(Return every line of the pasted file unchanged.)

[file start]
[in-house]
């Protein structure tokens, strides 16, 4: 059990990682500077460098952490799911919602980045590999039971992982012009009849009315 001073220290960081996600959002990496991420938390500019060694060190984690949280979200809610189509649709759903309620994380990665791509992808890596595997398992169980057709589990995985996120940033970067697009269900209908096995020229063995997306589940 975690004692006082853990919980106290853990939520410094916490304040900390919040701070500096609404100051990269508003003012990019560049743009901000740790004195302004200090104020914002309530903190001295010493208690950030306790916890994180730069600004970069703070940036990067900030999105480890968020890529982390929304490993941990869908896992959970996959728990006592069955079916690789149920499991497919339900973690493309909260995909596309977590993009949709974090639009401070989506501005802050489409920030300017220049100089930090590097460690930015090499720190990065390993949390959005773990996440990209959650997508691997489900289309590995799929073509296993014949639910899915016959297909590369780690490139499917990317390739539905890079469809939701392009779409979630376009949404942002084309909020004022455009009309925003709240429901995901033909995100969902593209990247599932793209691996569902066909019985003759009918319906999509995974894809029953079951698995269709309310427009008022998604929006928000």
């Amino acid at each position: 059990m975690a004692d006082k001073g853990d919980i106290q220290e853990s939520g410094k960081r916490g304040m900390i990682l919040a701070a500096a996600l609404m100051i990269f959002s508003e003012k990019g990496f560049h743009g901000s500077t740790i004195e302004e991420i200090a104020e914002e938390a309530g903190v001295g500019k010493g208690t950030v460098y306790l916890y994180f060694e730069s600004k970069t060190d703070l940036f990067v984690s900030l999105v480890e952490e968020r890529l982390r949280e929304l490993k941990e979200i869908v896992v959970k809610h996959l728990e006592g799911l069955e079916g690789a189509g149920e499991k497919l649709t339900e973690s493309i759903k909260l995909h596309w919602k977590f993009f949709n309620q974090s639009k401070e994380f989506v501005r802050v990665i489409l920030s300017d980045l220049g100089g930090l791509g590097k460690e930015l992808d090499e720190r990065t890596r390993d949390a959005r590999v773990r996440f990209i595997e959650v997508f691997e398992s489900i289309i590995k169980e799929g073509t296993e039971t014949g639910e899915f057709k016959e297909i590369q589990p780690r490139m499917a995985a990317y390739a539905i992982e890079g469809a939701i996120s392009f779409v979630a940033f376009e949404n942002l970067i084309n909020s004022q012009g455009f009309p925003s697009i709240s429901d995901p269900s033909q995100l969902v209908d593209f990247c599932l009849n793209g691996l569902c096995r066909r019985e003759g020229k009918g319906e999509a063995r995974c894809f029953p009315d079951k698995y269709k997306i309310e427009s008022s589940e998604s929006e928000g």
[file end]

[in-house]
């Protein structure tokens, strides 16, 4: 059990990682500077460098952490799911919602980045590999039971992982012009009849009315 001073220290960081996600959002990496991420938390500019060694060190984690949280979200809610189509649709759903309620994380990665791509992808890596595997398992169980057709589990995985996120940033970067697009269900209908096995020229063995997306589940 975690004692006082853990919980106290853990939520410094916490304040900390919040701070500096609404100051990269508003003012990019560049743009901000740790004195302004200090104020914002309530903190001295010493208690950030306790916890994180730069600004970069703070940036990067900030999105480890968020890529982390929304490993941990869908896992959970996959728990006592069955079916690789149920499991497919339900973690493309909260995909596309977590993009949709974090639009401070989506501005802050489409920030300017220049100089930090590097460690930015090499720190990065390993949390959005773990996440990209959650997508691997489900289309590995799929073509296993014949639910899915016959297909590369780690490139499917990317390739539905890079469809939701392009779409979630376009949404942002084309909020004022455009009309925003709240429901995901033909995100969902593209990247599932793209691996569902066909019985003759009918319906999509995974894809029953079951698995269709309310427009008022998604929006928000």
């Amino acid at each position: 059990m975690a004692d006082k001073g853990d919980i106290q220290e853990s939520g410094k960081r916490g304040m900390i990682l919040a701070a500096a996600l609404m100051i990269f959002s508003e003012k990019g990496f560049h743009g901000s500077t740790i004195e302004e991420i200090a104020e914002e938390a309530g903190v001295g500019k010493g208690t950030v460098y306790l916890y994180f060694e730069s600004k970069t060190d703070l940036f990067v984690s900030l999105v480890e952490e968020r890529l982390r949280e929304l490993k941990e979200i869908v896992v959970k809610h996959l728990e006592g799911l069955e079916g690789a189509g149920e499991k497919l649709t339900e973690s493309i759903k909260l995909h596309w919602k977590f993009f949709n309620q974090s639009k401070e994380f989506v501005r802050v990665i489409l920030s300017d980045l220049g100089g930090l791509g590097k460690e930015l992808d090499e720190r990065t890596r390993d949390a959005r590999v773990r996440f990209i595997e959650v997508f691997e398992s489900i289309i590995k169980e799929g073509t296993e039971t014949g639910e899915f057709k016959e297909i590369q589990p780690r490139m499917a995985a990317y390739a539905i992982e890079g469809a939701i996120s392009f779409v979630a940033f376009e949404n942002l970067i084309n909020s004022q012009g455009f009309p925003s697009i709240s429901d995901p269900s033909q995100l969902v209908d593209f990247c599932l009849n793209g691996l569902c096995r066909r019985e003759g020229k009918g319906e999509a063995r995974c894809f029953p009315d079951k698995y269709k997306i309310e427009s008022s589940e998604s929006e928000g």